# How do I hide files inside an image without using any steganography tools?

I want to hide files inside a picture. The files may be music or video. Is it technically possible to do this? If so, how?

I searched on Google to find methods. Please suggest some methods for beginners. I don't know where to start, so please guide me.

Important note: Modifying the size of an image up to a certain extent e.g., before hiding image size: 1MB and after hiding image size can be up to 4MB.

I referred to the following URLs:

martinolivier.com/open/stegoverview.pdf

www.garykessler.net/library/steganography.html

www.jjtc.com/ihws98/jjgmu.html

These are some examples, sir.

• Since hiding data inside an image is steganography by definition, I don't get what you mean by hiding files inside images without steganography tools. – CodesInChaos Jul 29 '12 at 9:49
• Just write your own code? – Lucas Kauffman Jul 29 '12 at 9:53
• have you ever programmed something, because otherwise you are a bit out of your league here... – Lucas Kauffman Jul 29 '12 at 10:04
• "I don't know much about bridges, but can you tell me how to build a suspension bridge over the Thames to carry trucks? Would I need to use steel?" – David Schwartz Jul 29 '12 at 12:13
• By definition, hiding files inside an image is steganography. So what you're asking is how to write a steganography tool, apparently as a class assignment. We can't do your homework for you. You need to read those papers and get to work. If there is something you don't understand in those papers, or you get stuck at some point, feel free to ask a specific question. – Gilles Jul 29 '12 at 17:16

It is possible to hide files in other files. For pictures you can use the least significant bits of a RGB pixel definition.

A pixel has 3 bytes defining its color. Light Sea Green is defined by: 32,178,170 (R,G,B)

This translates to binary: 00100000,10101100,10101010

When we change the last bit of these, the color in an image does not change significantly. Therefor we can use the Least Significant bit of every color value of the pixel. This gives us 3 bits per pixel we can use.

So take a text, convert it to its binary representation and then write an algorithm that changes the LSB of every R,G and B value in the picture to the bit of that text. If you have a text of 128 bits long, you will need 128/3 pixels to hide that text.

Lets say I have a text who's binary representation is:

01001000 01100101 01101100 01101100 01101111 00100000 01010111 01101111 01110010 01101100 01100100 00100001 00100000


This text is 13 bytes long, meaning there are 13*8=104 bits. We know we can hide up to 3 bits in a pixel, so 104/3= 34.666, so we need 35 pixels.

So if we have a picture we'll use the first 35 pixels. To show you how it works, I'll give an example with two pixels. We can hide 6 bits in there, the first six bits of our text is 010010

Our pixels are:

pixel1,R: 00010101
pixel1,G: 01011111
pixel1,B: 10111100

pixel 2,R: 10010001
pixel 2,G: 00010101
pixel 2,B: 11011100


Now we can just change the last bit for every color value to the representative bit of the text:

pixel1,R: 00010101 ---> 00010100 (changes to 0)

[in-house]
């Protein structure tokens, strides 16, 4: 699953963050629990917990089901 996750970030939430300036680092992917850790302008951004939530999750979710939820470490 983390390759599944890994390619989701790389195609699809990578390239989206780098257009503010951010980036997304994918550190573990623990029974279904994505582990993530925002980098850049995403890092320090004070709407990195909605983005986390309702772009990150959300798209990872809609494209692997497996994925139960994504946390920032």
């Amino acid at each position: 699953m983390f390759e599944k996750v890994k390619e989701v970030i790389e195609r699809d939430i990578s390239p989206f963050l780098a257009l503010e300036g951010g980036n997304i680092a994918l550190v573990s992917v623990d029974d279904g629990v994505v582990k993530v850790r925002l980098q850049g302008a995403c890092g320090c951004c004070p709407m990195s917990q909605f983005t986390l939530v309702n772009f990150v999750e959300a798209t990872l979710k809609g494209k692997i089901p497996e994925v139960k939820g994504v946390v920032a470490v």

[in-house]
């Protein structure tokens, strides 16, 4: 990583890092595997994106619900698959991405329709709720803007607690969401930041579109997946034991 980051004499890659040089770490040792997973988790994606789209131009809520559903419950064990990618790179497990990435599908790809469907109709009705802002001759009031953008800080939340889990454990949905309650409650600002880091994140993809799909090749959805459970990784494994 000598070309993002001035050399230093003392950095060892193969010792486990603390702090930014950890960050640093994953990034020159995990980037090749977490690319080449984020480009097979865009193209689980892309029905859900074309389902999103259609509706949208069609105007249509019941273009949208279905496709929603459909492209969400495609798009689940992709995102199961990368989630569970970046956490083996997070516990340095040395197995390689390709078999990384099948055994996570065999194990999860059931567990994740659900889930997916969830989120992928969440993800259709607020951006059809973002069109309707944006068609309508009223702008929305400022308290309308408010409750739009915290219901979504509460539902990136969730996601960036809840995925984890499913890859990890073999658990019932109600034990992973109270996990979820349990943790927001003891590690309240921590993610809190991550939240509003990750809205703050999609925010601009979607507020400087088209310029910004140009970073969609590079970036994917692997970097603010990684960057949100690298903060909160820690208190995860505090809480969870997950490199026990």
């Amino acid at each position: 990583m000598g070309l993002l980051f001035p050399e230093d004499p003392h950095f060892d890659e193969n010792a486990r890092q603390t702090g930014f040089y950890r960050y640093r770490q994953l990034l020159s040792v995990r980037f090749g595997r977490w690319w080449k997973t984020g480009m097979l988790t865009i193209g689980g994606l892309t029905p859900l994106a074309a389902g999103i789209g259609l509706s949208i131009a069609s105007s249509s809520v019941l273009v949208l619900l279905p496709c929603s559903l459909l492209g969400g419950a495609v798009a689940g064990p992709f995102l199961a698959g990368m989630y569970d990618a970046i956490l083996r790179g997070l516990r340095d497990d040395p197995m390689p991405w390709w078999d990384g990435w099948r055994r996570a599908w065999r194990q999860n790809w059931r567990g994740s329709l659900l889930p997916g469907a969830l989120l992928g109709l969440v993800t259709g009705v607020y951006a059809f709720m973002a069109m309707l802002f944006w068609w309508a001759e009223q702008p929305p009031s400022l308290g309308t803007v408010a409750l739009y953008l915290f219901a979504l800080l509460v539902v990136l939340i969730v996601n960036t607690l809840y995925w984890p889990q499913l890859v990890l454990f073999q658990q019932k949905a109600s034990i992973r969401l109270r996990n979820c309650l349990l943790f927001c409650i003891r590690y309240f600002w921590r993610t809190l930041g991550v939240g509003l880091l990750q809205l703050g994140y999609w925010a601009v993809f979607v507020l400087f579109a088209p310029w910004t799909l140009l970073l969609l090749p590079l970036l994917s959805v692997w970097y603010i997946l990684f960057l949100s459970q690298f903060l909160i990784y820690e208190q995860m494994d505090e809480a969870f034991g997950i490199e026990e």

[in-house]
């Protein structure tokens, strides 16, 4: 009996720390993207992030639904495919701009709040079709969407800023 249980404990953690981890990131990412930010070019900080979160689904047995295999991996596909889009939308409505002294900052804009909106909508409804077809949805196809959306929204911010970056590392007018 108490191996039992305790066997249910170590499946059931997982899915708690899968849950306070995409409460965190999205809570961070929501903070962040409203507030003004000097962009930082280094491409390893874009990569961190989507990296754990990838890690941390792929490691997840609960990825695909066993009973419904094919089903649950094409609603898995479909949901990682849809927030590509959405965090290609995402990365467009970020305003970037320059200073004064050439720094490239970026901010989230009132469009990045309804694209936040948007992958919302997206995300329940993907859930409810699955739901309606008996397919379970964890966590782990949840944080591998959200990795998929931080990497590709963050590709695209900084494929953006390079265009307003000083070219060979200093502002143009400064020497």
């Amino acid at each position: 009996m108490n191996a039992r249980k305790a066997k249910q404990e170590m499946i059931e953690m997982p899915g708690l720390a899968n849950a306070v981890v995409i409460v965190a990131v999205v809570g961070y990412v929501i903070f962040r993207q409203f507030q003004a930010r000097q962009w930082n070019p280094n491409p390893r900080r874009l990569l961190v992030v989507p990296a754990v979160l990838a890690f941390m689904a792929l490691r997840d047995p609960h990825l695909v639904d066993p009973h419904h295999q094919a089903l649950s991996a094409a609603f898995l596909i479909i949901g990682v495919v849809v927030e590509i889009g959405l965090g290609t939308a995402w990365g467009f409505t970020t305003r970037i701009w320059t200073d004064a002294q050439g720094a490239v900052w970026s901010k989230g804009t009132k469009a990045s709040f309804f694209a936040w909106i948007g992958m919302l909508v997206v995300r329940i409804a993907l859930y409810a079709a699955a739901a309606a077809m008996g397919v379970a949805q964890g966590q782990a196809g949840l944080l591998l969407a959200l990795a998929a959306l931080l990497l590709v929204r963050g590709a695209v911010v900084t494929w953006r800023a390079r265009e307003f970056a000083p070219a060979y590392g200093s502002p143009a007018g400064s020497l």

pixel1,G: 01011111 ---> 01011111 (remains the same)
pixel1,B: 10111100 ---> 10111100 (remains the same)

pixel 2,R: 10010001 ---> 10010000 (changes to 0)
pixel 2,G: 00010101 ---> 00010101 (remains the same)
pixel 2,B: 11011100 ---> 11011100 (remains the same)


If we want to extract the text from the image, we just look at the LSB of the new pixels, we get:

P1 R: 0
P1 G: 1
p1 B: 0

P2 R: 0
P2 G: 1
P2 B: 0


This is our row: 010010

• Just don't store the image as a jpg :) – monoceres Aug 4 '12 at 0:53
• @monoceres Why? – Abraham Nov 21 '15 at 9:52
• @Abraham JPG uses lossy compression, this means that the exact RGB values will not be preserved after encoding, corrupting the encoded data. Using a lossless format such as PNG is fine. – monoceres Nov 22 '15 at 12:39

Without using any steganography tool(!!)

In Windows: create a .rar archive with the files that you want hide, from a command prompt digit:

copy /b MYIMAGE.JPG + MYHIDDENFILE.RAR MYIMAGE.JPG


Done! Use WinRar to access to the hidden files into JPG image.

Linux: create a zip archive with the files that you want hide,

[tombo@palantir Immagini]$zip TEXT.TXT.ZIP TEXT.TXT  hide the zip file in the image: [tombo@palantir Immagini]$ cat MYIMAGE.JPG TEXT.TXT.ZIP > MYNEWIMAGE.JPG


Done! Use unzip to access to the hidden files into JPG image:

[tombo@palantir Immagini]\$ unzip MYNEWIMAGE.JPG
Archive: MYNEWIMAGE.JPG
warning [MYNEWIMAGE.JPG]:  5288 extra bytes at beginning or within zipfile
(attempting to process anyway)
inflating: TEXT.TXT

• You haven't hidden anything. Naming an archive MYIMAGE.JPG does not make it an image any more than naming my cat Rover makes him a dog. – Gilles Jul 29 '12 at 19:42
• Sure, I know it perfectly! But the OS will show you the file as an image. If you double clik on the icon the OS will open it like an image. The question was... hide a file without steganography! – tombolinux Jul 29 '12 at 20:01
• @Gilles Actually this does work, you just add bytes to the image, it's just not really that covert. But it doesn't answer the OP's question as these are still tools – Lucas Kauffman Jul 29 '12 at 20:01
• @tombolinux without steganography tools, I think the OP has to do an assignment for school and needs to write his own tool. – Lucas Kauffman Jul 29 '12 at 20:02
• I'll upvote.. it's a crappy answer, but it's an answer. – cutrightjm Jul 30 '12 at 0:14

Have you done research into the tools themselves to see how they work?: https://github.com/Vsevak/stbmp

I simply did a search for steganography on github with a c++ filter.